It is with the latter that I thought it most appropriate to go in depth here, so I asked Phil Dellio to join me in reviewing a few of Wild Palms' more significant musical moments.



By Scott Woods and Phil Dellio

The Supremes
"Love Child"
It's midway into the second night, and thus far pop music has only lurked around the edges of Wild Palms: snatches of the Zombies and Lou Christie, people trading offhanded quotes from the Beatles and Bob Dylan, two middle-aged housewives dancing to Don Gardner & Dee Dee Ford's "I Need Your Loving" while their husbands huddle in the foreground and plot corporate strategy. "Love Child"'s appearance is the first indication that something more adventurous might start to take shape. After Harry discovers the Wild Palms symbol on his hand--he screams out to Grace as the Wyckoff children, in sinister Village Of the Damned/Diane Arbus formation, watch silently--there's a cut to Senator Kreutzer lounging around poolside, absorbed in a holographic image of three Japanese women lip-synching the Supremes song. The women are stunning, done up vintage Supremes-style in sequined gowns and luxuriant bouffants, and they're shot like go-go dancers in an old Laugh-In party scene, all sectional body shots and subliminal jigsaw editing. The Supremes have never looked or sounded more erotic; they make great holograms, which (a good joke whether intentional or not) is kind of what the Supremes were anyway. That "Love Child" was actually an autobiographical tale of poverty and deprivation--a girl-group protest song--only makes the displacement all the more powerful. (P.D.)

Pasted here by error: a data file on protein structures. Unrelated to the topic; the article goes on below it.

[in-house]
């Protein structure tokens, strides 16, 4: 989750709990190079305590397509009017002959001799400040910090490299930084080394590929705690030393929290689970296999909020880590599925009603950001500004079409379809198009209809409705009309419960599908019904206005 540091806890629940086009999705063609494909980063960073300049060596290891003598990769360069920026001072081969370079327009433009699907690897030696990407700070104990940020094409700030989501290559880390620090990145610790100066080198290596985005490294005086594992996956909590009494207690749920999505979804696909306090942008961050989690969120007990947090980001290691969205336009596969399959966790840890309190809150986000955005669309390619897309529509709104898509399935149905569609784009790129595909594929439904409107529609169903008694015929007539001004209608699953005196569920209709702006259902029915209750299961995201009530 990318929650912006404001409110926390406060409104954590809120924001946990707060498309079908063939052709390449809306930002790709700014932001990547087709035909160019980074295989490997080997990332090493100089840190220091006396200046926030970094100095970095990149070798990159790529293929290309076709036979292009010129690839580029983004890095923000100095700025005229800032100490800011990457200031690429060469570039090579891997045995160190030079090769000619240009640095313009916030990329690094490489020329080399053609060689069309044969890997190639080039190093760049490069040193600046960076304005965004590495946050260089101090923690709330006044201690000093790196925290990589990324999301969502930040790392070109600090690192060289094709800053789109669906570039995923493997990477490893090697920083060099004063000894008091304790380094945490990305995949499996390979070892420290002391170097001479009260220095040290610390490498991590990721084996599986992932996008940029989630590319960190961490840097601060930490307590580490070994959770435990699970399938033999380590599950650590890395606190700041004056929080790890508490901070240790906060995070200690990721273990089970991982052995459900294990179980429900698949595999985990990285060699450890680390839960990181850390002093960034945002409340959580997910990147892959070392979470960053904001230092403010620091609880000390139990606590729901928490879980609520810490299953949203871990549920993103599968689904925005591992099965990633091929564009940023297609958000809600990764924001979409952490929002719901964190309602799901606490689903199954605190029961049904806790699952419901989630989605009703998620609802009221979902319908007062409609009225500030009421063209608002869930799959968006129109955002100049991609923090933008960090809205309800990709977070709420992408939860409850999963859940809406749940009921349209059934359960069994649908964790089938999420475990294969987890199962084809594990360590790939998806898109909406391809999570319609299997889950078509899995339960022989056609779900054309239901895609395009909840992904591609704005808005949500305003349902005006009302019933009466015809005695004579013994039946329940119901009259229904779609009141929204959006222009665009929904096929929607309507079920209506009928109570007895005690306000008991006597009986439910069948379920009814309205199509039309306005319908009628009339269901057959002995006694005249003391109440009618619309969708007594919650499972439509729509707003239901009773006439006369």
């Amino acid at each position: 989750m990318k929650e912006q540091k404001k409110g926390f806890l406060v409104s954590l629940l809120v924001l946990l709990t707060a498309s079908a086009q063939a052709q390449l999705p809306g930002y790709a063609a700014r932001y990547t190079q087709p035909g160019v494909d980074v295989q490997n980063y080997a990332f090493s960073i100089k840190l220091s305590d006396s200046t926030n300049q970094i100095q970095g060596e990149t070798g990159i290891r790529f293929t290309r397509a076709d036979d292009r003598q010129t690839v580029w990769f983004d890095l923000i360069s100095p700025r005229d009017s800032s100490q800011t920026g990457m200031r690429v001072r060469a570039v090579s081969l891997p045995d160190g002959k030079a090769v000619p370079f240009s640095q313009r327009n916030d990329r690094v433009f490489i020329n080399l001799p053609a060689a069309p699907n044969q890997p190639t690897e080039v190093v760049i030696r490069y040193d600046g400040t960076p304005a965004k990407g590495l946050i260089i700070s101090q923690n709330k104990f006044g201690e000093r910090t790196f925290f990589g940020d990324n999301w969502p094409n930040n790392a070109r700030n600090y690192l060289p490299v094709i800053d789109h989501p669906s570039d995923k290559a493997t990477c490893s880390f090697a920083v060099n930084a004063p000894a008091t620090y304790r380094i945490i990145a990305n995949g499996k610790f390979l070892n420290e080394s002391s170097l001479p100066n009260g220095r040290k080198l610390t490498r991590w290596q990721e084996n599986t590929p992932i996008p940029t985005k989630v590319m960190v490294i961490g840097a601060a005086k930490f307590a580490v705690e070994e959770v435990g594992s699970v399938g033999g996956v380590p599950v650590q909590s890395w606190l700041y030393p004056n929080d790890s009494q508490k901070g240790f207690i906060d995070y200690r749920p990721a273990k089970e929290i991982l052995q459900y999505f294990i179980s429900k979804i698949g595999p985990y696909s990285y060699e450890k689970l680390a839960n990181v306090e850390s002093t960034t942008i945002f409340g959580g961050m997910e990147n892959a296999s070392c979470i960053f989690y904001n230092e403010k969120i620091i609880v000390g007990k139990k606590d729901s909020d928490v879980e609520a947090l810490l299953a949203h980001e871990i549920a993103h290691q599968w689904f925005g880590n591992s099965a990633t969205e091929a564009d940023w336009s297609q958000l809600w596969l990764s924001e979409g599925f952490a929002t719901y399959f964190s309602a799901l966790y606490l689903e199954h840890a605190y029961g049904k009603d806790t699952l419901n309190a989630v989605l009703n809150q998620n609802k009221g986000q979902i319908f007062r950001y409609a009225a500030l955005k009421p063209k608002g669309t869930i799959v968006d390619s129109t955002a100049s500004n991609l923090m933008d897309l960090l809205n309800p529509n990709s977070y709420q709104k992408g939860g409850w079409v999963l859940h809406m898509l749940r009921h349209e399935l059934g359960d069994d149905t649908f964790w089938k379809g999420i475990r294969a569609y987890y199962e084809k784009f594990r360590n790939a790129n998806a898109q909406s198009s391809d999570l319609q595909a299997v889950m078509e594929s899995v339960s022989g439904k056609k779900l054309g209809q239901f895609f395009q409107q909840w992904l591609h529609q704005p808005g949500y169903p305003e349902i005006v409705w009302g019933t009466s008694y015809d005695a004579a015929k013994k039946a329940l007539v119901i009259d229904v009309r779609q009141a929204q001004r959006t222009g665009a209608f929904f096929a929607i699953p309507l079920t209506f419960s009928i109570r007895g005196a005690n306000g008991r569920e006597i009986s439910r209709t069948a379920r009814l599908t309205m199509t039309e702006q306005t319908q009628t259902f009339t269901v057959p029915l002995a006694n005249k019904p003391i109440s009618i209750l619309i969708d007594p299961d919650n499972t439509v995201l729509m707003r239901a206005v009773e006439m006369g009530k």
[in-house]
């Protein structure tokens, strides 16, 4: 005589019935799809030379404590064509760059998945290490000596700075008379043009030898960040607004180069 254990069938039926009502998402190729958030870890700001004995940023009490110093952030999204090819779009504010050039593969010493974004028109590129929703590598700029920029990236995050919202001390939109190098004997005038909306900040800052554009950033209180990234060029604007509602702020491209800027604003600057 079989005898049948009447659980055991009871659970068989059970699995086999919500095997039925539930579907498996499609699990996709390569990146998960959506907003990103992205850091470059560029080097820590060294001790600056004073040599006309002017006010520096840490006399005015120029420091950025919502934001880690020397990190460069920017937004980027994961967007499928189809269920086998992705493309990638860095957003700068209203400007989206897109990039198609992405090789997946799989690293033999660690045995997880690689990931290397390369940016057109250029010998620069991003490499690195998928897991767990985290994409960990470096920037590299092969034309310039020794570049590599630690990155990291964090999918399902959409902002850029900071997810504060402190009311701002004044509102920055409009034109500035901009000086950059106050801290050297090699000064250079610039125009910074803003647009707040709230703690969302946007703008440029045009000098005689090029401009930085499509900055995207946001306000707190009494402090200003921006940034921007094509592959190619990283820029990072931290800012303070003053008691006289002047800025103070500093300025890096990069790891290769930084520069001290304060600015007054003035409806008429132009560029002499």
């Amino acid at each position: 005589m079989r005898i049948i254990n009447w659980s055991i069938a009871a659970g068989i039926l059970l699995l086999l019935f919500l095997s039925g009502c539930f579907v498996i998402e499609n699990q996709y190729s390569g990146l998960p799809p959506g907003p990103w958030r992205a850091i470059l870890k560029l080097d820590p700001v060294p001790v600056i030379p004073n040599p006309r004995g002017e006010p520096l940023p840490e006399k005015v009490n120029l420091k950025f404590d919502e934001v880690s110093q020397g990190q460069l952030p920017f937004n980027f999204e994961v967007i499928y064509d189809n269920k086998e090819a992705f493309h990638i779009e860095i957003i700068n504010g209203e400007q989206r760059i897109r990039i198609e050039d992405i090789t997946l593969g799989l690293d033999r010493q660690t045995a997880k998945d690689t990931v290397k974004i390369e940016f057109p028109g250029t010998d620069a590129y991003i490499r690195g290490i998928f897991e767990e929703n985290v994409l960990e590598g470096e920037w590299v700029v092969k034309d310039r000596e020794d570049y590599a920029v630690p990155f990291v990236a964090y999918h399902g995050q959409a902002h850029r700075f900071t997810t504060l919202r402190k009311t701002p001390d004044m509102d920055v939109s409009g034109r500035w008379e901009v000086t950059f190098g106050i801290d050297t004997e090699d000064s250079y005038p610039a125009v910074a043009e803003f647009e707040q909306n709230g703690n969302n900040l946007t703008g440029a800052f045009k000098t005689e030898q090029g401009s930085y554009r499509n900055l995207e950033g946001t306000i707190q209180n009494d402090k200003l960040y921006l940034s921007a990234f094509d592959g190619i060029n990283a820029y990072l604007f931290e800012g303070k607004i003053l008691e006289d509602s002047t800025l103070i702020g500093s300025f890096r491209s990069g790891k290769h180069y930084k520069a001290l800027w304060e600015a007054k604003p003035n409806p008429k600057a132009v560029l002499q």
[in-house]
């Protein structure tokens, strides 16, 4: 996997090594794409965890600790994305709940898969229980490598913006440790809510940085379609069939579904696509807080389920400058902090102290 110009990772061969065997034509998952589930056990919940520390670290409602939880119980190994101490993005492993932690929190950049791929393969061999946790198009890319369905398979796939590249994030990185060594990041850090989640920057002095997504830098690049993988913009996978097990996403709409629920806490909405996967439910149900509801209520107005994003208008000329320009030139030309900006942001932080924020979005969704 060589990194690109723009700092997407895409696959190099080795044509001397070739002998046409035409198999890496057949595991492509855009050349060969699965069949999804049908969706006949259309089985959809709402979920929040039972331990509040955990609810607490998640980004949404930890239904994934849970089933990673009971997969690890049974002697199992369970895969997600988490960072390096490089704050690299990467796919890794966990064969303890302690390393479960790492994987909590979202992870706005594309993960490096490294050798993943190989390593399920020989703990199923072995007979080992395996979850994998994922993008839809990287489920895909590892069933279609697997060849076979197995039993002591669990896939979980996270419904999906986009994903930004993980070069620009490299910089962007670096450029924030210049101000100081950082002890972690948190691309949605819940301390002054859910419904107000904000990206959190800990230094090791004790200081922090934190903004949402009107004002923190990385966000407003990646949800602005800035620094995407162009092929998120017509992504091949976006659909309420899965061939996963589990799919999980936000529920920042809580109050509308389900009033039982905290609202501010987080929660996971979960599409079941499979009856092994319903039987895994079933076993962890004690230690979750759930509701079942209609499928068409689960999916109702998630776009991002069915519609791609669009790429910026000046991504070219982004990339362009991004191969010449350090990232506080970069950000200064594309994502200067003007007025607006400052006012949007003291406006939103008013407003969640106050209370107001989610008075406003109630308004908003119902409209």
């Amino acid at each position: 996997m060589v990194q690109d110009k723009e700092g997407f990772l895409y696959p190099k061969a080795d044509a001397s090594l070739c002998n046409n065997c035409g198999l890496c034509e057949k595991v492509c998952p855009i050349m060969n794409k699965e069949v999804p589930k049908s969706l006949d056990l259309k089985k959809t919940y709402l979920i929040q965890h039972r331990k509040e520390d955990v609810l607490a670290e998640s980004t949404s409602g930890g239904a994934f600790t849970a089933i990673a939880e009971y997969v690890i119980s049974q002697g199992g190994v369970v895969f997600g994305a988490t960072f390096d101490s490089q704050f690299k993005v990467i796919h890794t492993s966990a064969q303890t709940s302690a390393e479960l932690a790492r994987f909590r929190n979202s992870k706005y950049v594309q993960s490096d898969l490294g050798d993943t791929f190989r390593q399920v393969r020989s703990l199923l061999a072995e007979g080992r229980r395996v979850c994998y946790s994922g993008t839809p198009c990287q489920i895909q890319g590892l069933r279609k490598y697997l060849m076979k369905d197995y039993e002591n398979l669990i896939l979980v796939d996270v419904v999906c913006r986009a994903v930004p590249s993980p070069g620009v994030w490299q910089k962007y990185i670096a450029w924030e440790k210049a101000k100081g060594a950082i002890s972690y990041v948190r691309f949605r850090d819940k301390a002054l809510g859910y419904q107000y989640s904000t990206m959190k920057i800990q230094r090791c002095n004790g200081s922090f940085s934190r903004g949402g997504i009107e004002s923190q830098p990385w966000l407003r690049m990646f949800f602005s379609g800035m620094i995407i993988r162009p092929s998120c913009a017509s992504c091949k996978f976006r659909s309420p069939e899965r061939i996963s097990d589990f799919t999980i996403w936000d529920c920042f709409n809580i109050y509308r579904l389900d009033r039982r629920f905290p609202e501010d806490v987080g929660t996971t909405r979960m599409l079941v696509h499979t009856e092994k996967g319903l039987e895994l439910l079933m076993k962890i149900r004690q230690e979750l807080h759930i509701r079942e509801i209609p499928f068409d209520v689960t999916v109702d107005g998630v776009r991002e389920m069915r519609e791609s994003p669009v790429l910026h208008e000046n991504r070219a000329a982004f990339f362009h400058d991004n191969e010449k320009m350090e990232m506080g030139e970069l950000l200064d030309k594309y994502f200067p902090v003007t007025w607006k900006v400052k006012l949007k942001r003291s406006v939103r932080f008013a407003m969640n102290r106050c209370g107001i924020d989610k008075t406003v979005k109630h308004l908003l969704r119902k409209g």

The 5th Dimension
"Wedding Bell Blues"